Growing up in Canton, Georgia, Ken Hoehn wasn’t exactly encouraged to study the science of evolution. “The community I grew up in was very Christian-conservative, so evolutionary theory was one of those forbidden fruits,” says Hoehn, who first was drawn to science by collecting insects as a boy. “But I was always curious about it.”
At Duke, that curiosity has blossomed into a driving passion. An A.B. Duke Scholar who already has published in a scientific journal, Hoehn is spending the summer before his senior year working on two separate research projects related to evolution. In one, he is working with Mohamed Noor, professor and associate chair of biology, to try to understand the effect of a certain genetic mutation on the evolution of fruit flies. For that project, he’s studying the genomes of multiple species of fruit flies to trace the evolution of the mutation.
Ken Hoehn '13
Hometown: Canton, Georgia
When he’s not combing through fruit-fly genomes, he’s thinking about fossils from the dinosaur era. His other summer work involves trying to develop new statistical techniques to study levels of natural selection during mass extinctions, like the one that wiped out the dinosaurs 65 million years ago. The project grew out of an assignment for a macroevolution class, but its roots go back further into Hoehn’s past.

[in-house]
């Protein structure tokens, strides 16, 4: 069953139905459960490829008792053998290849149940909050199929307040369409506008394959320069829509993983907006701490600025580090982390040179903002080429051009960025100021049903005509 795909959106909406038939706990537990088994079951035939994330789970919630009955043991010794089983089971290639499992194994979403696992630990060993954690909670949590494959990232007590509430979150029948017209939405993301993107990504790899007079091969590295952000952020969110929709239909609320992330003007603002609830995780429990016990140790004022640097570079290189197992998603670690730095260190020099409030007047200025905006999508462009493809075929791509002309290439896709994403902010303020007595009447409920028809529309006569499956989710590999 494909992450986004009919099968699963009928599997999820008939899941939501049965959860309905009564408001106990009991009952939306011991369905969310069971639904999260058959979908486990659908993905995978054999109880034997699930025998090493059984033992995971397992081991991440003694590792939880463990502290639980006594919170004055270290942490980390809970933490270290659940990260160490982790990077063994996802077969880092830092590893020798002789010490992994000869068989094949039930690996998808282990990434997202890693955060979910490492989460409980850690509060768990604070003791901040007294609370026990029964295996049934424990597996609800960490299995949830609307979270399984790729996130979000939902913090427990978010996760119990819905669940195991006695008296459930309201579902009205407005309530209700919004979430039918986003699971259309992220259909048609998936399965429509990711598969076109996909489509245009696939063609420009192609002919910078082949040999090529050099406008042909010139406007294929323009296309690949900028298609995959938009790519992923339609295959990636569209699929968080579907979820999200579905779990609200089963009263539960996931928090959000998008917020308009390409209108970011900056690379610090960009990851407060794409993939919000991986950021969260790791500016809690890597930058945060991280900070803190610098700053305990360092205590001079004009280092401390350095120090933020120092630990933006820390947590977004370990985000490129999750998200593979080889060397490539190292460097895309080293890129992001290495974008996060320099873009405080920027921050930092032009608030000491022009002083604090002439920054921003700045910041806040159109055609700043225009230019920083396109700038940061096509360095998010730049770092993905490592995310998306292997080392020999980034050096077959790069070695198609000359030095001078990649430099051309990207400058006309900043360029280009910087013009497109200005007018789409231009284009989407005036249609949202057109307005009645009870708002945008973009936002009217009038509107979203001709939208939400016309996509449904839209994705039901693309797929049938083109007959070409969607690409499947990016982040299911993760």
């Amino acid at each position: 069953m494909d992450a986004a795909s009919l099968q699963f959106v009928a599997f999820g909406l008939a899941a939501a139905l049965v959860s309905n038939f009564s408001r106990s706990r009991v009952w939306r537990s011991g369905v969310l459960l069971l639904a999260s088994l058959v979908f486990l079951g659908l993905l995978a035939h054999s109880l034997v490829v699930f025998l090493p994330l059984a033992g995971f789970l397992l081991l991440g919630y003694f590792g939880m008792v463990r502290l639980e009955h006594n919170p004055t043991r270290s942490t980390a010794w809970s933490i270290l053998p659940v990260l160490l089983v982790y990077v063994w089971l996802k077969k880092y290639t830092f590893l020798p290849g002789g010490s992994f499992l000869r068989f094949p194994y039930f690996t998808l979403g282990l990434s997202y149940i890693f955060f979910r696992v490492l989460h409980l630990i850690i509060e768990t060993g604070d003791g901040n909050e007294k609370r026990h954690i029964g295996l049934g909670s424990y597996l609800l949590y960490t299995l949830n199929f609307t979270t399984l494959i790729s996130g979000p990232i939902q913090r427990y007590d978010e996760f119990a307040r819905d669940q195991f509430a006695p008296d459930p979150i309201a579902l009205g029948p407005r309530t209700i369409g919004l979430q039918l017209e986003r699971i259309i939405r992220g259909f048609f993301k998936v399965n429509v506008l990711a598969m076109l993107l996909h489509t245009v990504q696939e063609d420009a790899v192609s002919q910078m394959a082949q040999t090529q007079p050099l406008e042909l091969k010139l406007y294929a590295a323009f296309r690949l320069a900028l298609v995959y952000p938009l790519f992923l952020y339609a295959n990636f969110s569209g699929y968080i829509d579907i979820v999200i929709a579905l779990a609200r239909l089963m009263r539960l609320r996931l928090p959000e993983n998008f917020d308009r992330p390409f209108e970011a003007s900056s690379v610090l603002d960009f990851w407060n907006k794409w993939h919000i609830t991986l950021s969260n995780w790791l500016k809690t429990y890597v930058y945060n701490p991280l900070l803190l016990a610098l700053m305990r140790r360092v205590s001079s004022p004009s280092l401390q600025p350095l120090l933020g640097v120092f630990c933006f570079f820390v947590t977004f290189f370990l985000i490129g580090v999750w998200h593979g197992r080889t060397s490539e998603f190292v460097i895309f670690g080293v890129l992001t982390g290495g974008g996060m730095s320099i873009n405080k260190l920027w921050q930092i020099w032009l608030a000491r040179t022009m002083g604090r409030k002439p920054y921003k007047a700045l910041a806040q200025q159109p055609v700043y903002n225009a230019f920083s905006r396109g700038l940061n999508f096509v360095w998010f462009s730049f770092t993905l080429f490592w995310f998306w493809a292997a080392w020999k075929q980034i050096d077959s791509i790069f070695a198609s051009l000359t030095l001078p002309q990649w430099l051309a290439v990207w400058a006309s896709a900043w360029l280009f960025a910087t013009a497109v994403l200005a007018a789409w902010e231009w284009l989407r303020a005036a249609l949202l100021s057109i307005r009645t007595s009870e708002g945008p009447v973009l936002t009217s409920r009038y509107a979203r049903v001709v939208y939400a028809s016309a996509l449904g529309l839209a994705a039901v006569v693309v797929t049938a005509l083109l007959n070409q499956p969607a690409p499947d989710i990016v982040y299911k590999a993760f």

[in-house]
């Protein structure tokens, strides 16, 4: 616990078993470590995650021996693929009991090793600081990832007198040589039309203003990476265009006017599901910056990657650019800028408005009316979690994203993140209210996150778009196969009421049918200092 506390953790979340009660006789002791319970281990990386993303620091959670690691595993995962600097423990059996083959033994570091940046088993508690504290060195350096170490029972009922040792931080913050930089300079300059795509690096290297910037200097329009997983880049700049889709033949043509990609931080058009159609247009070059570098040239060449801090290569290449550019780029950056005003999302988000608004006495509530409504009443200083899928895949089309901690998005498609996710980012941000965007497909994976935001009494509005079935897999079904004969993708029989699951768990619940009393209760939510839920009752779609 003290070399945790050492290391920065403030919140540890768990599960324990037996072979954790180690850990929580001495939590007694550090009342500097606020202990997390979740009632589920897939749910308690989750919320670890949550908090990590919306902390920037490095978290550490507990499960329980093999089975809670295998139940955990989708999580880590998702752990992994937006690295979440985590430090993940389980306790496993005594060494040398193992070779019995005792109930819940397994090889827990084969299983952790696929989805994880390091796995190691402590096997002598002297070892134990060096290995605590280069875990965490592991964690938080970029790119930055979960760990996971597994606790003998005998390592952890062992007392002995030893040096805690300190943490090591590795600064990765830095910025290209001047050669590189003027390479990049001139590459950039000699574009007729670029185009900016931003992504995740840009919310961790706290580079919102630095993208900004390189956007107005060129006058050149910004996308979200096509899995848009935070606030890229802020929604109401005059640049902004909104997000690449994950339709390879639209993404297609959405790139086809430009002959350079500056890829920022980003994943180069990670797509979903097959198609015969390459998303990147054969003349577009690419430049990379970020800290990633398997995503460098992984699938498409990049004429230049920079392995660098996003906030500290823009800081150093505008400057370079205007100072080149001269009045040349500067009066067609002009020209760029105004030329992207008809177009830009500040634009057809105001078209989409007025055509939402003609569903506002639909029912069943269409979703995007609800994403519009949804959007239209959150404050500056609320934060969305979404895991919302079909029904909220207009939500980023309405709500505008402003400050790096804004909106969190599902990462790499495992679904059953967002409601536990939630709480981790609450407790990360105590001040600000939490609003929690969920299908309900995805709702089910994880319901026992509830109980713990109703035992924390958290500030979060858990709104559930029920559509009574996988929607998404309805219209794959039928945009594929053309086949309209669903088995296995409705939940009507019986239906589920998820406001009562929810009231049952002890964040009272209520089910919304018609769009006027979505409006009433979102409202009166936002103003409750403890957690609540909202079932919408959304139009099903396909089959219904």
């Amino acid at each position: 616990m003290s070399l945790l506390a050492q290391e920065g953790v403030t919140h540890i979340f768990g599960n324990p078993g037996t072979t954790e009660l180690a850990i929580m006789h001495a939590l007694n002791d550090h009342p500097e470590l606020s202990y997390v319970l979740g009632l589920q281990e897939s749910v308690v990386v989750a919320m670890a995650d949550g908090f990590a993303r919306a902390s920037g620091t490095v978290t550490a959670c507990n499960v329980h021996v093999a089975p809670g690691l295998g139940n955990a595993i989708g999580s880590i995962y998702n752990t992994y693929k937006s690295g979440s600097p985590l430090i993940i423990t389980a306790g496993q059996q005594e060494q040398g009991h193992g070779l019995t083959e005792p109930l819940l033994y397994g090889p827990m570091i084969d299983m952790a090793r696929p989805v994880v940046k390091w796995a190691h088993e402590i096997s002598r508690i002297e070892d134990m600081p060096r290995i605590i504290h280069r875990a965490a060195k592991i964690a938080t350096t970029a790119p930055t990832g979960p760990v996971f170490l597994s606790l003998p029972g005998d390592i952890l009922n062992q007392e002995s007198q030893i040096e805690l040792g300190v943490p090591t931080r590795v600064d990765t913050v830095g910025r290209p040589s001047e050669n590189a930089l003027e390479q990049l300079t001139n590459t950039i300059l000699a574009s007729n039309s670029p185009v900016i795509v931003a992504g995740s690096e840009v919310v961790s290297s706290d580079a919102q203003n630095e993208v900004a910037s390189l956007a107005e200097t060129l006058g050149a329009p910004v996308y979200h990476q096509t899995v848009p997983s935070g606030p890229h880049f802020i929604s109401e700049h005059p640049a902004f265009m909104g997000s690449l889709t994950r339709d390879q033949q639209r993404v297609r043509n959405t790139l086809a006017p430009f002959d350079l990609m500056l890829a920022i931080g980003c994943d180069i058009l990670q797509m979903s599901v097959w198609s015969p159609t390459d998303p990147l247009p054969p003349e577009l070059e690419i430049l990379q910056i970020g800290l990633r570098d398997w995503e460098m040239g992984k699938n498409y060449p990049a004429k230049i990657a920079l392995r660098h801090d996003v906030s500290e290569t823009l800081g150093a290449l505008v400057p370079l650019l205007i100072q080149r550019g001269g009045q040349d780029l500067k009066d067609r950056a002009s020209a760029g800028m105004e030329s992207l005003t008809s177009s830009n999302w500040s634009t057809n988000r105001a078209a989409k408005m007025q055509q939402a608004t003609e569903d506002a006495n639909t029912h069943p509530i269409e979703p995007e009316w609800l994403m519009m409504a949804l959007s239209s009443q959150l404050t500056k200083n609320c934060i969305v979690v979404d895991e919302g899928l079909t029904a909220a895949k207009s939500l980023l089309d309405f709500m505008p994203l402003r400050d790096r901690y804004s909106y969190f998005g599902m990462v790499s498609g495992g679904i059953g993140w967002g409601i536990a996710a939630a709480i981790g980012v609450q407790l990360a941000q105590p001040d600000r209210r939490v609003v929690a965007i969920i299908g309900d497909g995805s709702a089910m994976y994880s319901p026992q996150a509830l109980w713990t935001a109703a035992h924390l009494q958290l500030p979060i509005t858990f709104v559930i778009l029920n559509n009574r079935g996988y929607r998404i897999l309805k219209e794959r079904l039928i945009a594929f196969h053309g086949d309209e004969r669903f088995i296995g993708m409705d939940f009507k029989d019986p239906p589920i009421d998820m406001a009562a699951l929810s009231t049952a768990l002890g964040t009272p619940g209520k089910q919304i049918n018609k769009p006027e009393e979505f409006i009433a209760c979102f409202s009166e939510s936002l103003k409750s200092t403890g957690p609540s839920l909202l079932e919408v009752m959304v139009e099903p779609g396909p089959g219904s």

“Levels of selection is a big topic within evolutionary theory.… I was reading some of the literature on it before I even got to Duke,” he says. “I am now bringing [my project] to be where I think it could be relatively influential.”
Hoehn says he decided to pursue computational biology rather than a premed curriculum, in part, because “I just didn’t particularly like studying people.” But he learned early on that lab research can still be full of human emotions. During his freshman year, he spent a couple of hours every other morning in Noor’s lab watching flies mate and gathering data. After months of this routine, he found out the flies were contaminated—and thus all the data he’d collected was useless.
“One of the biggest characteristics [of a good researcher] is just tolerance of frustration,” Hoehn says. “A lot of times projects just don’t work.”